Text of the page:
Justia Georgia Supreme Court Opinion Summaries

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Anthony Veal challenged his convictions for numerous crimes, including malice murder, committed in the course of an armed robbery. He argued the trial court erred in failing to strike for cause potential and actual jurors who knew the murder victim or had a business relationship with the bank where the crimes occurred and that his counsel was ineffective for failing to move to strike the jurors for cause. Veal also argued that his due process rights were violated by the trial court’s failure to rule on his motion for new trial for over 17 years, and that his trial counsel was ineffective for failing to pursue post-conviction relief in a timely fashion. The Georgia Supreme Court found that Veal did not preserve his argument that the challenged jurors were disqualified from serving as a matter of law, and trial counsel was not ineffective because a motion to strike on the only basis Veal asserted would have been meritless. Finding no reversible error, the Supreme Court affirmed his convictions. View "Veal v. Georgia" on Justia Law

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Inee Lyman appeals his convictions and sentences for malice murder, possession of a firearm during the commission of a felony, and conspiracy to commit armed robbery, all in connection with the shooting death of Christopher Lynn. Lyman argued the jury was improperly instructed, but the Georgia Supreme Court concluded he failed to establish that the omitted instruction would have affected the outcome of his trial. Furthermore, Lyman argued he received ineffective assistance of trial counsel. Finding no reason to overturn his conviction, the Supreme Court affirmed. View "Lyman v. Georgia" on Justia Law

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Appellant Martin Holmes appealed his convictions from a multi-victim crime spree which included the shooting death of Rickey Gibson. Holmes was indicted for armed robbery, aggravated assault, kidnapping, malice murder, felony murder, possessing a firearm during the commission of a crime, hijacking a motor vehicle, and possessing marijuana. Holmes raised a number of alleged errors at trial that warranted overturning his convictions or in the alternative, granting him a new trial. Finding no reversible error, the Georgia Supreme Court affirmed his convictions. View "Holmes v. Georgia" on Justia Law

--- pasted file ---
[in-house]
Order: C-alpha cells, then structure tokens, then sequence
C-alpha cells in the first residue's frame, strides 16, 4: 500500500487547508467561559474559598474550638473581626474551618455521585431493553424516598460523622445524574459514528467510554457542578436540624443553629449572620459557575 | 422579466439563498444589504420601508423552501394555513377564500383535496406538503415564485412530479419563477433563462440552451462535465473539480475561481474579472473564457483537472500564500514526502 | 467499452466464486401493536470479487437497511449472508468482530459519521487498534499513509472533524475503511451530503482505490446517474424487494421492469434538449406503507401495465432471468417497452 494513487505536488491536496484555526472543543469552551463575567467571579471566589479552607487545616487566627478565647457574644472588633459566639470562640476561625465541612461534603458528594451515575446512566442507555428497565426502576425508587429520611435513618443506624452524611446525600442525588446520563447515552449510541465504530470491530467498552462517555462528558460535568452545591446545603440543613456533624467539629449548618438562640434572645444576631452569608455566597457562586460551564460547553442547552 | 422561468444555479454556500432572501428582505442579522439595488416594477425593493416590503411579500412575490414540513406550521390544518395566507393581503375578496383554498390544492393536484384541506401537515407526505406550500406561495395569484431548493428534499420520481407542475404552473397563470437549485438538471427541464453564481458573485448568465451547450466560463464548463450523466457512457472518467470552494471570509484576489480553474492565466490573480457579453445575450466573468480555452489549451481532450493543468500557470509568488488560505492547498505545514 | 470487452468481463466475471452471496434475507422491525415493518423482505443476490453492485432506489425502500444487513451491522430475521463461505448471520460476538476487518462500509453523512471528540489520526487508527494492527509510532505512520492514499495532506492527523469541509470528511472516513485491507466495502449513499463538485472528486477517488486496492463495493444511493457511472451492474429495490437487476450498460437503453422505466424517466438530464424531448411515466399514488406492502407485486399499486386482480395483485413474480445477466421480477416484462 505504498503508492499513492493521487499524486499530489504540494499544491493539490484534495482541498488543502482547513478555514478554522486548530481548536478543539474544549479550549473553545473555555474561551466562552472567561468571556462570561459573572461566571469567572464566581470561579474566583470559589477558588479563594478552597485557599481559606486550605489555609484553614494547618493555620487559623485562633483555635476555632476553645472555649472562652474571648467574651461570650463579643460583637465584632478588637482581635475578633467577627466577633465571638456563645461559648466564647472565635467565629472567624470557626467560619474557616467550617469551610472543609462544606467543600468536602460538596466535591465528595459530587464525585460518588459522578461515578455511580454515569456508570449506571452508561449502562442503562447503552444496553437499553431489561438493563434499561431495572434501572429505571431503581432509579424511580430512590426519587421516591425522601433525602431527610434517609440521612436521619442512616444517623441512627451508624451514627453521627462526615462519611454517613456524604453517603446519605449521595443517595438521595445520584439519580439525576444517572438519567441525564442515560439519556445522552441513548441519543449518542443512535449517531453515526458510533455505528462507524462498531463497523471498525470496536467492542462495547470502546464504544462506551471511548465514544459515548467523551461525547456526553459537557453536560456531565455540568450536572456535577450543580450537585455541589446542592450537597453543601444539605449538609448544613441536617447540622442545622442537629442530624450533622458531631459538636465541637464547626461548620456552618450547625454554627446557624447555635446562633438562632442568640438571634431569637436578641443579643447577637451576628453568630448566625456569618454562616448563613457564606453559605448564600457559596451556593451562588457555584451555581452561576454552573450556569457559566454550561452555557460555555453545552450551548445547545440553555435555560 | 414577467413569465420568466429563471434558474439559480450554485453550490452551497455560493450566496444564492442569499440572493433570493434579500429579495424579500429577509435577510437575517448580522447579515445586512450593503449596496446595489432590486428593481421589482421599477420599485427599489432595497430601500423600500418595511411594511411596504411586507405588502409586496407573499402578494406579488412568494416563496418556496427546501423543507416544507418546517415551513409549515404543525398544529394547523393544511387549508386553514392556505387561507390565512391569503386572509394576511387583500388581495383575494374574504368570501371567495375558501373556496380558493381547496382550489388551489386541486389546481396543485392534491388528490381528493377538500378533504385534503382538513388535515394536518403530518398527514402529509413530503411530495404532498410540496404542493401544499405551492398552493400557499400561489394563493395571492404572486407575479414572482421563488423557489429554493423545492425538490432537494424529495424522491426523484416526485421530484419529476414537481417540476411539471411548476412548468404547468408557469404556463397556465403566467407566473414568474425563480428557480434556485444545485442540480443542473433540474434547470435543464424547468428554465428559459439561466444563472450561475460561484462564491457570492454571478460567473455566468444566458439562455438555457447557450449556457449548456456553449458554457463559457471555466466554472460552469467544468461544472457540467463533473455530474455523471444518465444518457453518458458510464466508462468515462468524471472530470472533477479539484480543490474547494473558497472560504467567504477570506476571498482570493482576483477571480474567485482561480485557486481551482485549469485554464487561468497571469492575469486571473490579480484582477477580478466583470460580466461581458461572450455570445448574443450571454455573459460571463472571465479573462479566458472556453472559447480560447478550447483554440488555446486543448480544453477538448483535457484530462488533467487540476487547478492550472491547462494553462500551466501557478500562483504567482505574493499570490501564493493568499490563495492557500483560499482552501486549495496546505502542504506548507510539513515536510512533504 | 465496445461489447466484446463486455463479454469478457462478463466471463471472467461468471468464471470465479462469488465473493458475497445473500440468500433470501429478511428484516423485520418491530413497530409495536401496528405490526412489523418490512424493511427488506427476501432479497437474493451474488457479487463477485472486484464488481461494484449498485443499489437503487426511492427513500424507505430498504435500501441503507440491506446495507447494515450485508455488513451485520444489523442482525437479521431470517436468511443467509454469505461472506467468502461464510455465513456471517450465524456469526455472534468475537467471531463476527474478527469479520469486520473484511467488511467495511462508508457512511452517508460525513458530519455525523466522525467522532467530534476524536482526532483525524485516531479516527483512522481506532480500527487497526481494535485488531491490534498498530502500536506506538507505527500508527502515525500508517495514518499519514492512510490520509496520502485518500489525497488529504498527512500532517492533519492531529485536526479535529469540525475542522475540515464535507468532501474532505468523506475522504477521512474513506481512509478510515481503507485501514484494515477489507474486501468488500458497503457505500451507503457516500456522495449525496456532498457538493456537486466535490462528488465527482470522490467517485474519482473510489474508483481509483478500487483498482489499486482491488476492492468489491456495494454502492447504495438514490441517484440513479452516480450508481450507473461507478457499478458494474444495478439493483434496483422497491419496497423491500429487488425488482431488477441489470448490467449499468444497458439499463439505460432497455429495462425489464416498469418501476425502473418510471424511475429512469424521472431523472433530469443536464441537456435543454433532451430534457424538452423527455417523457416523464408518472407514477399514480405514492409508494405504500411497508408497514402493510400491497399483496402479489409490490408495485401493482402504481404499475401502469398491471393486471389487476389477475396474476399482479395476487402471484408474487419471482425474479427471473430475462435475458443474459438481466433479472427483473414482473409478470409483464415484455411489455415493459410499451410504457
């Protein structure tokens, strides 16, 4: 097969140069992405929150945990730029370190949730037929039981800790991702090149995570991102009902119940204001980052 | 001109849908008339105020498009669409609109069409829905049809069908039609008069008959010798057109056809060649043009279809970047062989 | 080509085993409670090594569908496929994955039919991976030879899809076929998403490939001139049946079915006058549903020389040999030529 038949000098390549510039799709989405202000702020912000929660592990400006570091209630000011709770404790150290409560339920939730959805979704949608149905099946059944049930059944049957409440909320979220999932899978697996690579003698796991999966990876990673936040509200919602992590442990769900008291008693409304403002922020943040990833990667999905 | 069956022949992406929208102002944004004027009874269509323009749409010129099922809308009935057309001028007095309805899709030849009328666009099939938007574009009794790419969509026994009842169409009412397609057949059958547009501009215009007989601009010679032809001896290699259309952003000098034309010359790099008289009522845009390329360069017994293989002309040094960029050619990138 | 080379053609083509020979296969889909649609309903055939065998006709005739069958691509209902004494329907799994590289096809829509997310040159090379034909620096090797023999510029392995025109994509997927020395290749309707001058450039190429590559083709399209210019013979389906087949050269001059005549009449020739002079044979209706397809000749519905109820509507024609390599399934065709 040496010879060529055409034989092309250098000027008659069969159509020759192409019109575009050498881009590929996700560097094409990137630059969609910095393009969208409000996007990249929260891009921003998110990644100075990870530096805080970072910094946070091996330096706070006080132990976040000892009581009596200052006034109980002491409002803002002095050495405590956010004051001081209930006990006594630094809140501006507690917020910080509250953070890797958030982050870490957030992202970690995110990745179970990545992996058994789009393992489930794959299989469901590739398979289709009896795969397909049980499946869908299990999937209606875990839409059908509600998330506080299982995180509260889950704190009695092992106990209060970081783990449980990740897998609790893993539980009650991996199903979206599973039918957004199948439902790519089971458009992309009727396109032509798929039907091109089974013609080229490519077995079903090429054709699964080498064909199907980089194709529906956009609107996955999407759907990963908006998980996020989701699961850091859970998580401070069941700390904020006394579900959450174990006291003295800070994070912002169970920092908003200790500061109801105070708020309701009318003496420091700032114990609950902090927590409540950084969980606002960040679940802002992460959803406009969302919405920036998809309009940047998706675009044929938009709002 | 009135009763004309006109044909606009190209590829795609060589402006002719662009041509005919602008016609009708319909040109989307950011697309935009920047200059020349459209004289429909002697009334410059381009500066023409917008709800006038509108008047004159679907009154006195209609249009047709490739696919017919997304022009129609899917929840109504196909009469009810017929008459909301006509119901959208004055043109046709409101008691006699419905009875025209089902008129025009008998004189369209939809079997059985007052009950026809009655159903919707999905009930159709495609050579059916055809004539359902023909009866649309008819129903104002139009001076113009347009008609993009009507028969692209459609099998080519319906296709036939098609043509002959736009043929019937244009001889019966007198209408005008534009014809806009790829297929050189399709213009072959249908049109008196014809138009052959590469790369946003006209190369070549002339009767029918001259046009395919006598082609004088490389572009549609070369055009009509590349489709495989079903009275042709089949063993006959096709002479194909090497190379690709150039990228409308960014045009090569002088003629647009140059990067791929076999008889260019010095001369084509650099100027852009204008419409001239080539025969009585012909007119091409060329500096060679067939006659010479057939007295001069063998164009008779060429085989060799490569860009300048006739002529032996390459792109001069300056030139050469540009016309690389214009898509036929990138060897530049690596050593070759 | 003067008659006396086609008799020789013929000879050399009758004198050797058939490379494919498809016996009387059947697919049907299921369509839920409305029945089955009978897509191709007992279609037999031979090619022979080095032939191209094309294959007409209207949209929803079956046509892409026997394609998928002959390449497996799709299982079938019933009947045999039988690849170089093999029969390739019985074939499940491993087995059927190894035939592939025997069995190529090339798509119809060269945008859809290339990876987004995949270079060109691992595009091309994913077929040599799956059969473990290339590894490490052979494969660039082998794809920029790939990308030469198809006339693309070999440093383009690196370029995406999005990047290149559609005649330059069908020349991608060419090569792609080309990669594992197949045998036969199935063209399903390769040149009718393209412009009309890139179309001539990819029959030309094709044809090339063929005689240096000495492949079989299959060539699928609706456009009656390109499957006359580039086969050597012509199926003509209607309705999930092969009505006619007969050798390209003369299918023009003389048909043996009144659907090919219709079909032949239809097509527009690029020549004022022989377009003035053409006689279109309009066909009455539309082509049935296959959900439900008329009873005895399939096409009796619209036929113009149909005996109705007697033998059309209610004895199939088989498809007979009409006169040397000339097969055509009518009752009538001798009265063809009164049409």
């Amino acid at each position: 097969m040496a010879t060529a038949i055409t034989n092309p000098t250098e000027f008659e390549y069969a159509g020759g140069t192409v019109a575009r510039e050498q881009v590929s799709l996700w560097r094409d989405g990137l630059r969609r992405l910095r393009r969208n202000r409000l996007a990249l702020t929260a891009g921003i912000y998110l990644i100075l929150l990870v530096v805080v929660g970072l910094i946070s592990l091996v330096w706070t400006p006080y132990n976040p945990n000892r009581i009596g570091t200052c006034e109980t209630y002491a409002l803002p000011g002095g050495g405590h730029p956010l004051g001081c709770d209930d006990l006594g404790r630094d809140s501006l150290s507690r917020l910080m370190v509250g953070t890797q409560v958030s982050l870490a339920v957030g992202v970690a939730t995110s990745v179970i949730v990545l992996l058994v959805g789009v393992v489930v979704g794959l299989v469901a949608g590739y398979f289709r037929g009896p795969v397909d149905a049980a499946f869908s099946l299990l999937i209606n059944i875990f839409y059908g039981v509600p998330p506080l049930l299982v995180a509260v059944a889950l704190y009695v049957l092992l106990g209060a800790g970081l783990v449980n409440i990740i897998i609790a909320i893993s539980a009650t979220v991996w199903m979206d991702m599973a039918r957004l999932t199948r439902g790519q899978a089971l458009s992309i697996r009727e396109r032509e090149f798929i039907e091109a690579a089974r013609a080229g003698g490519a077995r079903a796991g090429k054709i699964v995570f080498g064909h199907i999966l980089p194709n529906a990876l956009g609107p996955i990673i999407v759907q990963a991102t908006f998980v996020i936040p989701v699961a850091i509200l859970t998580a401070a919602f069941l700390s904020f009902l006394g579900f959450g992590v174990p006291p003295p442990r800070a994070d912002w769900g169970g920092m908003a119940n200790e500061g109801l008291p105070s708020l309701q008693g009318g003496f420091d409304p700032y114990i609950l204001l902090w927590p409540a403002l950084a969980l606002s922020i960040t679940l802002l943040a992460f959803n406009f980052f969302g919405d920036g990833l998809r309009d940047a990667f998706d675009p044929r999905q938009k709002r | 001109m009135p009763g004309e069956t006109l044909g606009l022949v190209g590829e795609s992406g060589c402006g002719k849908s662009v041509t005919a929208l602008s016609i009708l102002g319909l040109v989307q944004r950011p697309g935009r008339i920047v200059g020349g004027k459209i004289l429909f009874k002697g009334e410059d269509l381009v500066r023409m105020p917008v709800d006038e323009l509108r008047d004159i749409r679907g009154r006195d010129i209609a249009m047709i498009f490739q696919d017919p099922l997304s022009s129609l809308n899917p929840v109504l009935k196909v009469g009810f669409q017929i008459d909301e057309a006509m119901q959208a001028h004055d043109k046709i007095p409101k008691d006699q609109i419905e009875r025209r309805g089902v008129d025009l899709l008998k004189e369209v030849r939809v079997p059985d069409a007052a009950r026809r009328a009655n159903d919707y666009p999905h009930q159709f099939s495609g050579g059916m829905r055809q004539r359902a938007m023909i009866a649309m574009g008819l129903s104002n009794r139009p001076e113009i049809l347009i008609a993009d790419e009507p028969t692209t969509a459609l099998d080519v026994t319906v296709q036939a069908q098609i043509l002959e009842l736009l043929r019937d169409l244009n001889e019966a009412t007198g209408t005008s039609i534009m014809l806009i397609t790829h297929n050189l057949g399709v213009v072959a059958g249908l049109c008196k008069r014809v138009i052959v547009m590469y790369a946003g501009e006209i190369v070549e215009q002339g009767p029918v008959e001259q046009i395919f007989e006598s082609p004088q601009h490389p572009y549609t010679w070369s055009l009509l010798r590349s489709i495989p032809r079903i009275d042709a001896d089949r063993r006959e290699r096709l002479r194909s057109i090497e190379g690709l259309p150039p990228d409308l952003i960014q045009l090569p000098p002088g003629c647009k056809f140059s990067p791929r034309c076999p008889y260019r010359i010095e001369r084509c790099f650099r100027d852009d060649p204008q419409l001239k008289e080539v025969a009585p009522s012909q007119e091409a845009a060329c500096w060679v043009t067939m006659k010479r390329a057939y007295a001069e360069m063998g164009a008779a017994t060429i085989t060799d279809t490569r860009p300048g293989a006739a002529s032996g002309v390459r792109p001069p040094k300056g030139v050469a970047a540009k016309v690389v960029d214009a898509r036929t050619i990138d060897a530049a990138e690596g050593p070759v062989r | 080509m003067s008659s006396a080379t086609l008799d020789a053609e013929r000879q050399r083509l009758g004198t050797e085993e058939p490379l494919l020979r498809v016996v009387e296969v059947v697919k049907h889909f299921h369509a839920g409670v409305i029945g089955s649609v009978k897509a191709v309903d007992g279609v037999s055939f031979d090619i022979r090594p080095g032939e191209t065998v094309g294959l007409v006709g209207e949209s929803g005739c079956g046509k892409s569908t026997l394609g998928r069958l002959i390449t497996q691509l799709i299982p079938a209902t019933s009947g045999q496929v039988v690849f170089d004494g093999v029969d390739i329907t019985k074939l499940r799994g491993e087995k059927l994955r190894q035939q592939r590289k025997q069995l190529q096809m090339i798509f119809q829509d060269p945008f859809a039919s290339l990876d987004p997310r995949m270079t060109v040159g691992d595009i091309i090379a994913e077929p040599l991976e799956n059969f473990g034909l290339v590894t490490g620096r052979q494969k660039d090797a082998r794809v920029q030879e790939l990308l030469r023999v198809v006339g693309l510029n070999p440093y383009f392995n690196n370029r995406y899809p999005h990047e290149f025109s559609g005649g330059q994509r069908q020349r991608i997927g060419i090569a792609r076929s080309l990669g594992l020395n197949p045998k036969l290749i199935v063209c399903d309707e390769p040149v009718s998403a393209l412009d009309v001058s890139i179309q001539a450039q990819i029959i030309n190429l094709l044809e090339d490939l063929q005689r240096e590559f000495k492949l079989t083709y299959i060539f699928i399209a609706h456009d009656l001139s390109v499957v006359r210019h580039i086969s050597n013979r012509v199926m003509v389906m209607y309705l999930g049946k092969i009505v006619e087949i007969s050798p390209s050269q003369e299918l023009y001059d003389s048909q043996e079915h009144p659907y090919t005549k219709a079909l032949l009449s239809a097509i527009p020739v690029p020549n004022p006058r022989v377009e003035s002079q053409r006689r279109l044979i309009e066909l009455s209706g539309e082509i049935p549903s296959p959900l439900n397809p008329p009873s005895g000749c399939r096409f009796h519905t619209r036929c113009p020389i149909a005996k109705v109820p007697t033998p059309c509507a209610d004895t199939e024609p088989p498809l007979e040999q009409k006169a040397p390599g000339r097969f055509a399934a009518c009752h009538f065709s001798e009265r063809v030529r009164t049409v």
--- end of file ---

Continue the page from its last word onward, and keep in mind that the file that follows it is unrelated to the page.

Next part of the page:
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During the 2015 General Session, the legislature amended certain statutes governing Certificates of Public Necessity and Convenience (“CPNCs,” also known as taxi medallions) and created new provisions authorizing (and regulating) ride-sharing programs throughout the state. Appellants, taxicab drivers who operated in the City of Atlanta and owned CPNCs, filed suit claiming that the Act resulted in an unconstitutional taking and inverse condemnation of their CPNCs. The State moved to dismiss, arguing, among other things, that Appellants failed to state legally cognizable claims. The trial court agreed and granted the motion. Finding no reversible error, the Georgia Supreme Court affirmed the trial court. View "Abramyan v. Georgia" on Justia Law

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In 2004, appellant Prentiss Jackson entered a negotiated guilty plea to one count of statutory rape, registered with the sexual offender registry, and listed an address in Houston County. He was made aware of the requirement to update his registration information within 72 hours prior to any change of address. Nevertheless, in 2011, he moved to Bibb County without registering his new address within the required period of time. He was indicted, and the caption of the one-count indictment read: “Failure to register as a sex offender.” Jackson was ultimately convicted by jury and sentenced to 30 years, serving six in prison with the remainder on probation. Jackson appealed, arguing primarily that the indictment against him was insufficient. The Court of Appeals found no error and affirmed the conviction. The Georgia Supreme Court disagreed that the indictment was sufficient to withstand a general demurrer, and was deficient and void. Consequently, Jackson’s conviction was reversed. View "Jackson v. Georgia" on Justia Law